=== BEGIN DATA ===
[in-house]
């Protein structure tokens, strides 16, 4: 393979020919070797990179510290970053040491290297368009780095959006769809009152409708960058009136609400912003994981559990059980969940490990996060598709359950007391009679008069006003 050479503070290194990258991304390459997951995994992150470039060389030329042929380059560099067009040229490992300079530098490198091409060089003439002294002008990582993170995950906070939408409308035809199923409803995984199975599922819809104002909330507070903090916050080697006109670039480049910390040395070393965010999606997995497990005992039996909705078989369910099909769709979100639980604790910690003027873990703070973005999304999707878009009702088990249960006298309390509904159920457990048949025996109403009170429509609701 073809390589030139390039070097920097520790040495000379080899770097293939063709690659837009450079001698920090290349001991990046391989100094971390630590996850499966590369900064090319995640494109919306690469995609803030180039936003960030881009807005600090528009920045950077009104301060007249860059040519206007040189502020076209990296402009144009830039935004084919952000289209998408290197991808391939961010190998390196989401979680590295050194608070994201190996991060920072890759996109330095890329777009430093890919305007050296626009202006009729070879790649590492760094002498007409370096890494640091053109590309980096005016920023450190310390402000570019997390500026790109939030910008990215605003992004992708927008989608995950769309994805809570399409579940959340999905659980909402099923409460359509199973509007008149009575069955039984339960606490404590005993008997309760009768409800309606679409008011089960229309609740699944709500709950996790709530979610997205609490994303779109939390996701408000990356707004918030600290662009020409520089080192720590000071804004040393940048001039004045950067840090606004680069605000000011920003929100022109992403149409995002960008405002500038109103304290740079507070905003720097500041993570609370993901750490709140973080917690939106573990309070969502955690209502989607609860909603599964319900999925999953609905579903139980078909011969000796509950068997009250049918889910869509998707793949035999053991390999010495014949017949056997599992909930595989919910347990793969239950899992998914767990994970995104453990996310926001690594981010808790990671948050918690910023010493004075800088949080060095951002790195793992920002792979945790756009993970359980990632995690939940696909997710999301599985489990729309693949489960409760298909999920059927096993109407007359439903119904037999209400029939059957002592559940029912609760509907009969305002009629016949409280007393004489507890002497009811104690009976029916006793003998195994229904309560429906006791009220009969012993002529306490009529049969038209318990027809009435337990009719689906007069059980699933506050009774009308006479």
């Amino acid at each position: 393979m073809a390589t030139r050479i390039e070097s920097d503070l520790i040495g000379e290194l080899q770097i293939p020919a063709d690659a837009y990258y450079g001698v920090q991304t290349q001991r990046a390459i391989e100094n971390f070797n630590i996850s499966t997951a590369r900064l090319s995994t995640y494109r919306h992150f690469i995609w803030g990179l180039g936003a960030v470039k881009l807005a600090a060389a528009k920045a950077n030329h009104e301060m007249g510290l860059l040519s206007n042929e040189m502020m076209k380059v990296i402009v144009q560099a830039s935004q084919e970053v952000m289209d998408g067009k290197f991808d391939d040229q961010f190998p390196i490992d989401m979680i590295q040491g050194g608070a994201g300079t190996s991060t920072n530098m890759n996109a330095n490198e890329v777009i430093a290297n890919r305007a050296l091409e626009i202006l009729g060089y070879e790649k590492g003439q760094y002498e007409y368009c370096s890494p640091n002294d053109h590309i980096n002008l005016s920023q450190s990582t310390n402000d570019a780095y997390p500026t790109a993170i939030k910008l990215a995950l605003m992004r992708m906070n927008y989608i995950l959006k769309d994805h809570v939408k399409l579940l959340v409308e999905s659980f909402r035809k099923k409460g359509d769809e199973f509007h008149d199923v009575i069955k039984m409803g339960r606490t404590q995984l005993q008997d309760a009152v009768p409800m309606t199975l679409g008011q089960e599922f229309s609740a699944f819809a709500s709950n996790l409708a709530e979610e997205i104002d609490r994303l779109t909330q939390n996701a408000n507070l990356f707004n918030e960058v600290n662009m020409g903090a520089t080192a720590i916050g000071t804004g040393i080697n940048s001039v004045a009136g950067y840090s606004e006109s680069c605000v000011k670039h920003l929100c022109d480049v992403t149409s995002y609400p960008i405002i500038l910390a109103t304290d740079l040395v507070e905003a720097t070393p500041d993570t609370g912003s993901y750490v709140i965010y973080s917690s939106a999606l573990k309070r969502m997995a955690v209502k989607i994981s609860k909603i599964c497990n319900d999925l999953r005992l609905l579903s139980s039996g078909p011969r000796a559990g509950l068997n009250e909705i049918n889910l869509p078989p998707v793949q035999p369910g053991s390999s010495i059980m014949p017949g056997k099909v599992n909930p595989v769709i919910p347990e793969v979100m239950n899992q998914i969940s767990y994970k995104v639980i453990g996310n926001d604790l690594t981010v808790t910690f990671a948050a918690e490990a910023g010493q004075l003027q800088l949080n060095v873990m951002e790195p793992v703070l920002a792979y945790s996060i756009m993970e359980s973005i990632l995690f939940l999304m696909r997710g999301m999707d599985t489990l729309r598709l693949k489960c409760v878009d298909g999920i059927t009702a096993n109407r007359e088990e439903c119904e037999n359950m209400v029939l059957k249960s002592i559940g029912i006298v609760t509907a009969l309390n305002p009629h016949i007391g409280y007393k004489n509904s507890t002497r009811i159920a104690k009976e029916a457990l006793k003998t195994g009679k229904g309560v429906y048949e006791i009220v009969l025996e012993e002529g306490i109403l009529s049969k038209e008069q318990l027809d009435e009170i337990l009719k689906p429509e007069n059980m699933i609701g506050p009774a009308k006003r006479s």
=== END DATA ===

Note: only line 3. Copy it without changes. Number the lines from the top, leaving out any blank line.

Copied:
């Amino acid at each position: 393979m073809a390589t030139r050479i390039e070097s920097d503070l520790i040495g000379e290194l080899q770097i293939p020919a063709d690659a837009y990258y450079g001698v920090q991304t290349q001991r990046a390459i391989e100094n971390f070797n630590i996850s499966t997951a590369r900064l090319s995994t995640y494109r919306h992150f690469i995609w803030g990179l180039g936003a960030v470039k881009l807005a600090a060389a528009k920045a950077n030329h009104e301060m007249g510290l860059l040519s206007n042929e040189m502020m076209k380059v990296i402009v144009q560099a830039s935004q084919e970053v952000m289209d998408g067009k290197f991808d391939d040229q961010f190998p390196i490992d989401m979680i590295q040491g050194g608070a994201g300079t190996s991060t920072n530098m890759n996109a330095n490198e890329v777009i430093a290297n890919r305007a050296l091409e626009i202006l009729g060089y070879e790649k590492g003439q760094y002498e007409y368009c370096s890494p640091n002294d053109h590309i980096n002008l005016s920023q450190s990582t310390n402000d570019a780095y997390p500026t790109a993170i939030k910008l990215a995950l605003m992004r992708m906070n927008y989608i995950l959006k769309d994805h809570v939408k399409l579940l959340v409308e999905s659980f909402r035809k099923k409460g359509d769809e199973f509007h008149d199923v009575i069955k039984m409803g339960r606490t404590q995984l005993q008997d309760a009152v009768p409800m309606t199975l679409g008011q089960e599922f229309s609740a699944f819809a709500s709950n996790l409708a709530e979610e997205i104002d609490r994303l779109t909330q939390n996701a408000n507070l990356f707004n918030e960058v600290n662009m020409g903090a520089t080192a720590i916050g000071t804004g040393i080697n940048s001039v004045a009136g950067y840090s606004e006109s680069c605000v000011k670039h920003l929100c022109d480049v992403t149409s995002y609400p960008i405002i500038l910390a109103t304290d740079l040395v507070e905003a720097t070393p500041d993570t609370g912003s993901y750490v709140i965010y973080s917690s939106a999606l573990k309070r969502m997995a955690v209502k989607i994981s609860k909603i599964c497990n319900d999925l999953r005992l609905l579903s139980s039996g078909p011969r000796a559990g509950l068997n009250e909705i049918n889910l869509p078989p998707v793949q035999p369910g053991s390999s010495i059980m014949p017949g056997k099909v599992n909930p595989v769709i919910p347990e793969v979100m239950n899992q998914i969940s767990y994970k995104v639980i453990g996310n926001d604790l690594t981010v808790t910690f990671a948050a918690e490990a910023g010493q004075l003027q800088l949080n060095v873990m951002e790195p793992v703070l920002a792979y945790s996060i756009m993970e359980s973005i990632l995690f939940l999304m696909r997710g999301m999707d599985t489990l729309r598709l693949k489960c409760v878009d298909g999920i059927t009702a096993n109407r007359e088990e439903c119904e037999n359950m209400v029939l059957k249960s002592i559940g029912i006298v609760t509907a009969l309390n305002p009629h016949i007391g409280y007393k004489n509904s507890t002497r009811i159920a104690k009976e029916a457990l006793k003998t195994g009679k229904g309560v429906y048949e006791i009220v009969l025996e012993e002529g306490i109403l009529s049969k038209e008069q318990l027809d009435e009170i337990l009719k689906p429509e007069n059980m699933i609701g506050p009774a009308k006003r006479s």